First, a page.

P. Tortora, PhD

Scuola di Ingegneria Aerospaziale, UniversitÓ di Roma “la Sapienza”, Italy


Deep space navigation systems of interplanetary spacecraft currently rely on X-band transponders, used for both range and range-rate estimation. These devices are characterized by a frequency stability (measured by the Allan deviation) whose typical value never falls below the limit of 10-13, which broadly reflects in a range rate accuracy of about 15.10-4 cm/s. Moreover, for missions in the ecliptic plane, a critical phase is represented by the solar conjunctions which, depending on the spacecraft trajectory, can last up to two weeks. In such conditions the radio data are inherently corrupted by solar plasma noise, which causes a dramatic decay of the obtainable navigation accuracy. As a matter of fact, in the orbit determination process, radio data collected when the line of sight falls within 40 solar radii are usually discarded, leading to long time spans during which navigation cannot rely on actual data.

For the Cassini spacecraft, currently in cruise flight to Saturn, 30 days of data across the 2000 and 2001 solar conjunctions were removed for navigation purposes. While this strategy is widely acceptable and proven during the cruise flight, it is not recommended during critical mission phases, when frequent ground-commanded maneuvers are executed.

The Cassini tour of the Saturn system will begin with the Saturn Orbit Insertion (SOI) maneuver, scheduled on July 1st 2004, a few days before a solar conjunction. A significant improvement of the navigation accuracy would be achieved using, for the Orbit Determination process, all radio data collected up to the SOI.

The Cassini spacecraft is currently testing a novel RF multilink technology to perform radio science experiments (RSE). The on-board configuration is based on a X/X transponder, which generates a reference signal to the Ka-Band Exciter (KEX) for the X/Ka link; furthermore a coherent frequency translator (KaT) is used for the Ka/Ka link. The primary goals of RSE are the measurement of the solar gravitational deflection during the Solar Conjunction Experiments (SCE), and the search for gravitational waves, (due for example to the coalescence of massive black binaries) during solar oppositions.

During the SCE, the estimation accuracy of the post-Newtonian parameter g will be strongly enhanced by the plasma calibration, made possible by the multifrequency link. With this method, sky frequencies in the three bands (X/X, X/Ka, Ka/Ka) are coherently combined to remove the effects of the solar plasma, the major noise source in the Doppler observable.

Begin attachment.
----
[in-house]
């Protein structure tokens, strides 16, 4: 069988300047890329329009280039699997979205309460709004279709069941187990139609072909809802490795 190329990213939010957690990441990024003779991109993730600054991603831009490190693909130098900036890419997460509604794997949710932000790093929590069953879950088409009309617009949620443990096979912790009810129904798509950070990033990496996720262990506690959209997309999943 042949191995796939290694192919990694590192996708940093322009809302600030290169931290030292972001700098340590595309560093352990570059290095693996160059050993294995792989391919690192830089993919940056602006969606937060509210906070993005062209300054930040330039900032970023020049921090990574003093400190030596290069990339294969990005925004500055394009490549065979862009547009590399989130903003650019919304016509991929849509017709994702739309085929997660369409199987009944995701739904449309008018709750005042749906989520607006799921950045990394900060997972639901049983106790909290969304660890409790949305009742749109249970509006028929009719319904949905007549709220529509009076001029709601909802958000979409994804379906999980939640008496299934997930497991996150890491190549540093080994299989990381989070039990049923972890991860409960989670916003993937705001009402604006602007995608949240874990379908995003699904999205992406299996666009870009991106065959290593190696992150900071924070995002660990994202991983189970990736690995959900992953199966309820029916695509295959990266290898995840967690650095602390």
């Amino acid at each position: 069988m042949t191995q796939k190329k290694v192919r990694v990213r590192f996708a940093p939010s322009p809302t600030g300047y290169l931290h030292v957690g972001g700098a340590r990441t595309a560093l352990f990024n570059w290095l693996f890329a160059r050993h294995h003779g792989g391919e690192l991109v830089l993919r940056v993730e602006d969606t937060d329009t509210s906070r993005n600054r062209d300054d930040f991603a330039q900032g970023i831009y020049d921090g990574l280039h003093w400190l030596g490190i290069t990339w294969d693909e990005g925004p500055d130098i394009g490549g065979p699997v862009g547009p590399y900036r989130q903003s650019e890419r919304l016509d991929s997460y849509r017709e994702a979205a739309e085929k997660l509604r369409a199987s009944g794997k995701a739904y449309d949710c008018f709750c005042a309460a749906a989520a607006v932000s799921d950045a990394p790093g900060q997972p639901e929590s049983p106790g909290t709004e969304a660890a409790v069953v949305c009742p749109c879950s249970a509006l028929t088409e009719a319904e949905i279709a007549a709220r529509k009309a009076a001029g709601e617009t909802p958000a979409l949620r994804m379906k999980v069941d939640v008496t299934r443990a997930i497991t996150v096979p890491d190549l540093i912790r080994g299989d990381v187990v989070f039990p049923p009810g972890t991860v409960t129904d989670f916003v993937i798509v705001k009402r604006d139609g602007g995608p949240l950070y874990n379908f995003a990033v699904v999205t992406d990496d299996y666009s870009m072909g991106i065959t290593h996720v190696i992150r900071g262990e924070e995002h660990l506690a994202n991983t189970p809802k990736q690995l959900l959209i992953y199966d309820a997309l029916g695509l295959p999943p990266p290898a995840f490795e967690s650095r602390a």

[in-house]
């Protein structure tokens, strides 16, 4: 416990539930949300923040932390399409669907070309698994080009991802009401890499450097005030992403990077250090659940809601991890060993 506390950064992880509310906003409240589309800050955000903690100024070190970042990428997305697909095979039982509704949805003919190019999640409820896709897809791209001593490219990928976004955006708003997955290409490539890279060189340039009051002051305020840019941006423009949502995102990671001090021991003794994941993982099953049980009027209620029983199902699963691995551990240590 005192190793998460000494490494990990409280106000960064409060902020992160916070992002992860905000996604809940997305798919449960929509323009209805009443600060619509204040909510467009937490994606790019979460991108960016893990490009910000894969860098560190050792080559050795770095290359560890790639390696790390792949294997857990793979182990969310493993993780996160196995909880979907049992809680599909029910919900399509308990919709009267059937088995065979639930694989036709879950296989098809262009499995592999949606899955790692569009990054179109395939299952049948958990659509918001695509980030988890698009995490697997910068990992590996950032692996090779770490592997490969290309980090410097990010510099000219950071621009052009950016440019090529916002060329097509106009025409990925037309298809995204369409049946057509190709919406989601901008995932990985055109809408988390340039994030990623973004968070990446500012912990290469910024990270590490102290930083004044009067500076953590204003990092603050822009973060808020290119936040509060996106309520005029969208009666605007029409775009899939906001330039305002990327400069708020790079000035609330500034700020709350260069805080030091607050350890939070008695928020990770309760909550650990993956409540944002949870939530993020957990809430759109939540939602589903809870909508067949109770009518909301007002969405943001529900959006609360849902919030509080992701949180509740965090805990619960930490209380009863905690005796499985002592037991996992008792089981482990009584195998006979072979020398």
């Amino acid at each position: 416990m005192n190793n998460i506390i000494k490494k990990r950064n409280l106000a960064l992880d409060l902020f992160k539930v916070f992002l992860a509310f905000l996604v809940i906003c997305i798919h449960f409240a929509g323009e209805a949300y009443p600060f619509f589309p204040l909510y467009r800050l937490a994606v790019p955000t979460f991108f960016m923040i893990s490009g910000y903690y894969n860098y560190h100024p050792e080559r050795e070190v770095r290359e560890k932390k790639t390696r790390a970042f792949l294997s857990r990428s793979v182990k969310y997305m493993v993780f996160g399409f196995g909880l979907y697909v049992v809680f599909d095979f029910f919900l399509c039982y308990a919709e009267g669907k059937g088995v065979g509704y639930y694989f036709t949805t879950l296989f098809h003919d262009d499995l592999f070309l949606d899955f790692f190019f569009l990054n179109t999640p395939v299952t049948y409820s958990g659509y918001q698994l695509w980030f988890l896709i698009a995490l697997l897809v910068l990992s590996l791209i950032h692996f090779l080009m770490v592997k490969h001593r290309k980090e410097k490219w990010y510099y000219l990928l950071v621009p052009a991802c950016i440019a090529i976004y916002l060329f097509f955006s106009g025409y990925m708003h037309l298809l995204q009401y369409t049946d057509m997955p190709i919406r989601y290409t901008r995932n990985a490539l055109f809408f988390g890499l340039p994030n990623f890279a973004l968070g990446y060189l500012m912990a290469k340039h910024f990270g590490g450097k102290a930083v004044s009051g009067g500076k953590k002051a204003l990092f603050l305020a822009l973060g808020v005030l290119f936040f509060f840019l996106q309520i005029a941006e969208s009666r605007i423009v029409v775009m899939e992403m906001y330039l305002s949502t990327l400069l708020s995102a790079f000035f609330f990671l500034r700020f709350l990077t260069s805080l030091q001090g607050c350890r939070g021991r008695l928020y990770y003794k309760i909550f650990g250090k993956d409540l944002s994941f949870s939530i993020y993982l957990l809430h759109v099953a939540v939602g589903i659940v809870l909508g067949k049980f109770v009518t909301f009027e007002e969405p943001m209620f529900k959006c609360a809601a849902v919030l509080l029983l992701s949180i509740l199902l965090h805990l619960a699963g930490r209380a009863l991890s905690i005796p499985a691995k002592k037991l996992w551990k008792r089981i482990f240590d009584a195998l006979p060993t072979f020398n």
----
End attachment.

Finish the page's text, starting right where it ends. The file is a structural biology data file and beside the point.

The preliminary analysis of the 2001 Cassini solar conjunction data, using the multifrequency plasma calibration scheme, has shown an improvement of a factor of 8 over the noise of the bare Ka/Ka observable and a factor of 100 over X/X data. At an impact parameter of about 25 solar radii, the Allan deviation is as low as 2.10-14 at integration times of 1000 s, offering a range rates accuracy of about 0.003 mm/s. As the calibrated frequency residuals exhibit a nearly white power spectrum over a broad frequency range, at 10s integration time the accuracy is degraded by a factor of 10. At an impact parameter of about 6 solar radii, the Allan deviation is on the order of 4.10-14 (1000 s integration time), still well below the corresponding uncalibrated X-band value. Further processing, including the use of the available advanced media calibrations (using water vapor radiometers and microwave temperature profilers developed for the Cassini radio science experiments) may lead to even better values.

An immediate consequence of such results is the dramatic navigation accuracy improvement which can be obtained calibrating for solar plasma the Doppler observable used by the Orbit Determination Program (ODP).

In the seminar, the steps required to compute a “plasma free” observable are described and discussed in detail. First, the algorithm to reconstruct the sky frequencies from wideband open loop data are illustrated and, using a simple model of the orbital dynamics, the obtained residuals are characterized in terms of Allan deviations and power spectra. Then, it is shown how the plasma calibration scheme, used to generate plasma free observable for each band, leads to a much improved signal stability and to a reduced spectral density.

Using the raw and calibrated sky frequencies in the ODP, a thorough comparison is performed among the Doppler frequency residuals obtained from 1) uncalibrated X-band data, 2) uncalibrated Ka-band data, and 3) calibrated X and Ka-band data. The results show that the plasma free observable generation allows the use of actual data in the orbit determination process, even when the S/C has an impact parameter of about 5 solar radii, well into a superior conjunction.